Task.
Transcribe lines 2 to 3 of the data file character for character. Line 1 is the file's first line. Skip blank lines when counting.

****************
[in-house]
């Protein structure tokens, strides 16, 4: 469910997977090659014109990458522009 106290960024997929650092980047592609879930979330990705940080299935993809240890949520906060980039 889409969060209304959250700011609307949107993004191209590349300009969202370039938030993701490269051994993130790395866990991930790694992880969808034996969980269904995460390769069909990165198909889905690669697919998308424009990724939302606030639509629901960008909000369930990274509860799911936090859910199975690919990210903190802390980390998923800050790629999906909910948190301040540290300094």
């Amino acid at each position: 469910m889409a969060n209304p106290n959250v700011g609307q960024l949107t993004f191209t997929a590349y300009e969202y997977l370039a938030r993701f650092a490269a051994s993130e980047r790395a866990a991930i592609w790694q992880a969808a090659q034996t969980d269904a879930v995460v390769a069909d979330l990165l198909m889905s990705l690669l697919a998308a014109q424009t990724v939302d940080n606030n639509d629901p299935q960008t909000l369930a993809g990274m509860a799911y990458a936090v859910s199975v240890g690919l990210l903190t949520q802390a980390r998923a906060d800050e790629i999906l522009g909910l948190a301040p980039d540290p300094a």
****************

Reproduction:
């Protein structure tokens, strides 16, 4: 469910997977090659014109990458522009 106290960024997929650092980047592609879930979330990705940080299935993809240890949520906060980039 889409969060209304959250700011609307949107993004191209590349300009969202370039938030993701490269051994993130790395866990991930790694992880969808034996969980269904995460390769069909990165198909889905690669697919998308424009990724939302606030639509629901960008909000369930990274509860799911936090859910199975690919990210903190802390980390998923800050790629999906909910948190301040540290300094």
């Amino acid at each position: 469910m889409a969060n209304p106290n959250v700011g609307q960024l949107t993004f191209t997929a590349y300009e969202y997977l370039a938030r993701f650092a490269a051994s993130e980047r790395a866990a991930i592609w790694q992880a969808a090659q034996t969980d269904a879930v995460v390769a069909d979330l990165l198909m889905s990705l690669l697919a998308a014109q424009t990724v939302d940080n606030n639509d629901p299935q960008t909000l369930a993809g990274m509860a799911y990458a936090v859910s199975v240890g690919l990210l903190t949520q802390a980390r998923a906060d800050e790629i999906l522009g909910l948190a301040p980039d540290p300094a």